NOTE: Hydrangea ‘Shooting Star’ may be referred to as Hydrangea macrophylla “Hanabi” in this article, in fact, those are the same plants, Hydrangea macrophylla “Hanabi” is the botanical name for Hydrangea ‘Shooting Star’.
During the holiday season, shooting star hydrangeas are sold in containers as an alternative to the Poinsettia. After a month or two, the white star-shaped flowers turn pale green.
Why does my Hydrangea macrophylla “Hanabi” roots have rot?
If left untreated, root rot on your Hydrangea ‘Shooting Star’ (Hydrangea macrophylla “Hanabi”) can be fatal. For this reason, if the symptoms appear, we highly advise that you adhere to our recommendations to keep your plant alive: Blackened and softened roots.
Why does my Hydrangea ‘Shooting Star’ have gray mold spots?
Gray mold spots are a type of fungus that is found a lot in flowers, and spreads quite rapidly. If you notice brown (or gray) spots, it is probably this fungus. Don’t ignore these symptoms, as they may end up killing your plant.
When you understand the root of the issue, the solution makes perfect sense. The majority of the time, it is caused by the Hydrangea macrophylla “Hanabi” being overwatered. We urge you to cut off the infected roots and leaves, remove the affected sections of the plant, and then repot your plant in a fresh container with sterile potting soil.
Why does my Hydrangea ‘Shooting Star’ have leaf spots?
This type of disease is one of the most frustrating for Hydrangea ‘Shooting Star’ owners, we give you all the leads to spot and save your plants that present symptoms such as leaves that suddenly change color, or wilt/droop.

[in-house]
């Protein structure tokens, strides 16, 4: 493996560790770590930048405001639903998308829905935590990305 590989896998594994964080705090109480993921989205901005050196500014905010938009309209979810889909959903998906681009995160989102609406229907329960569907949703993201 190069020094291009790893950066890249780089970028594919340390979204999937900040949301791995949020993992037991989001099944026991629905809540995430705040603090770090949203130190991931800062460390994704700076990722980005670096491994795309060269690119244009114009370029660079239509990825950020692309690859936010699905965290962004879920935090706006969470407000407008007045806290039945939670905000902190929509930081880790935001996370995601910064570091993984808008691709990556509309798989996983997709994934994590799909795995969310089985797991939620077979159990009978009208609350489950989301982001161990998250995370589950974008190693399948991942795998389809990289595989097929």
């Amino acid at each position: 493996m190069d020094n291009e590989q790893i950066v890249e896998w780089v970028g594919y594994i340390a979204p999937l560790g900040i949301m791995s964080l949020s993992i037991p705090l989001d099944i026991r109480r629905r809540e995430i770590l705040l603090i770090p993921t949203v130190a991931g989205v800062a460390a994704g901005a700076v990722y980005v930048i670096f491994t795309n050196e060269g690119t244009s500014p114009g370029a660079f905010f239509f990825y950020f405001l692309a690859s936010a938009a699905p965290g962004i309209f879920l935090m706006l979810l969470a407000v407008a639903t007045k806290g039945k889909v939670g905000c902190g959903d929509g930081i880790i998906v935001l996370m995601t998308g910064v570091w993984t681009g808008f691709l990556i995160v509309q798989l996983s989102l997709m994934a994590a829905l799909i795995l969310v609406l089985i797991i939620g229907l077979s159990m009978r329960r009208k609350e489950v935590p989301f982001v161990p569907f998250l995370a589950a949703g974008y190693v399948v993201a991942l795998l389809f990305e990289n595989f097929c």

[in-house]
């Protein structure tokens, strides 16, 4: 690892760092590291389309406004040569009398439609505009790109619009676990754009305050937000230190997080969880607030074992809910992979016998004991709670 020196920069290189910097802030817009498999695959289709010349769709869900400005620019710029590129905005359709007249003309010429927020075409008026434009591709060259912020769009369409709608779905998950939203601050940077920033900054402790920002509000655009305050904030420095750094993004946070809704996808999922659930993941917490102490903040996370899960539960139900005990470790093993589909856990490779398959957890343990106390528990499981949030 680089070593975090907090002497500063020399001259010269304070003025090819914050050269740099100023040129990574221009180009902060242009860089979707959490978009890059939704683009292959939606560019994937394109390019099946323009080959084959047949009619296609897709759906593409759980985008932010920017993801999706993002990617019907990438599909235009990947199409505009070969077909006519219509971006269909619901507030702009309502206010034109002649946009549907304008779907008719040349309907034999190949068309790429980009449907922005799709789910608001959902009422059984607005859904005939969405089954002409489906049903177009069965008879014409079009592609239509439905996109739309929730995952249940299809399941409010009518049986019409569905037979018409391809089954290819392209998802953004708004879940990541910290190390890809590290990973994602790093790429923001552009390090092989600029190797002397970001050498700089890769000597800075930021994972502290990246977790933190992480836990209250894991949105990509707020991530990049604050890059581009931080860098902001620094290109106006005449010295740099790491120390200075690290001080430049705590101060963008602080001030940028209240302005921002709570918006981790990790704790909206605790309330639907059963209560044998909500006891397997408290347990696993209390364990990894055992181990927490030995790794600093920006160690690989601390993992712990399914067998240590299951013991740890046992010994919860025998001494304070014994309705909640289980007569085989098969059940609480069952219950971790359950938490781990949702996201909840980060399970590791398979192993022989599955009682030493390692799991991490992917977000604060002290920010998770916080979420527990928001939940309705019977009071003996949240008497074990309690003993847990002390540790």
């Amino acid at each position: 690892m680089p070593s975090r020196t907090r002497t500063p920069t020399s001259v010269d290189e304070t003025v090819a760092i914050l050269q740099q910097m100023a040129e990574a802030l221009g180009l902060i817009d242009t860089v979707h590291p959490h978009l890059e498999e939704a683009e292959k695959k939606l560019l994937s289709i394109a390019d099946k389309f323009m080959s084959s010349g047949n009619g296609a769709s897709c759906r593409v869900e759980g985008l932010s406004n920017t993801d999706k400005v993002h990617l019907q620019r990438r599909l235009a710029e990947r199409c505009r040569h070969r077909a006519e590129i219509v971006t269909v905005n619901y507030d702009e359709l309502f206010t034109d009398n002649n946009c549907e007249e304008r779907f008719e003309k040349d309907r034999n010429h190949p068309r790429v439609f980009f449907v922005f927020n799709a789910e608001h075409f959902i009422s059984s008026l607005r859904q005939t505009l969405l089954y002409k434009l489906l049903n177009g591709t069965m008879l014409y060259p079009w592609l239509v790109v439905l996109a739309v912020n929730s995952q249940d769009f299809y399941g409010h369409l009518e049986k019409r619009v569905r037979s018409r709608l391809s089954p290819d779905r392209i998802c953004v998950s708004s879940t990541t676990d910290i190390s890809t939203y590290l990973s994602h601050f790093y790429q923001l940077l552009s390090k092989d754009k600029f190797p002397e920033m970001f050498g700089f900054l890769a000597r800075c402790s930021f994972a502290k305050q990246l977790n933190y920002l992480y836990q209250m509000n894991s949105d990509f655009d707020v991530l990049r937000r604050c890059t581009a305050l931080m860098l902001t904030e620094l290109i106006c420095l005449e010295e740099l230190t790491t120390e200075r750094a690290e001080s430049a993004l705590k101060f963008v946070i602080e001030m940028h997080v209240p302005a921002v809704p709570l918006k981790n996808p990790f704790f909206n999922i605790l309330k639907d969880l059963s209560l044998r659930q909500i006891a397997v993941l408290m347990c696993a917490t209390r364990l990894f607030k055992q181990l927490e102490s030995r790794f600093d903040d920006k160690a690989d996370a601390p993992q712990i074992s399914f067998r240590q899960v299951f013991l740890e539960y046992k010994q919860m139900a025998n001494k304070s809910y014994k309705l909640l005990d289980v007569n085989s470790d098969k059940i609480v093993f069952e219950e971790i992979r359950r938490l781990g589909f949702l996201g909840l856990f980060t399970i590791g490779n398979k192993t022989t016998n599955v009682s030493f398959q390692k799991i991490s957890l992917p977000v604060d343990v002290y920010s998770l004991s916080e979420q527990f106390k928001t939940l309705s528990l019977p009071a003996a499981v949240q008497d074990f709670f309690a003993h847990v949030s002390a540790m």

Why are my Hydrangea ‘Shooting Star’ leaves turning yellow?
This is probably the most common problem in the gardening world, yellowing leaves. There are 2 main reasons for this phenomenon, overwatering, or a lack of nutrients.
When it’s overwatering, simply reduce your watering frequency, and if you think it’s a nutrient deficiency, here’s how to check it:
Here are some signs of yellowing caused by the many deficiencies on the Hydrangea macrophylla “Hanabi” in question:
- Yellow patches between leaf veins on elder leaves are the first sign of magnesium shortage. Veins continue to be green while the leaf’s core turns yellow. The leaf’s edges yellow last.
- Iron deficiency also shows as yellowing between leaf veins, but it hits young leaves on plant tops and branch tips first.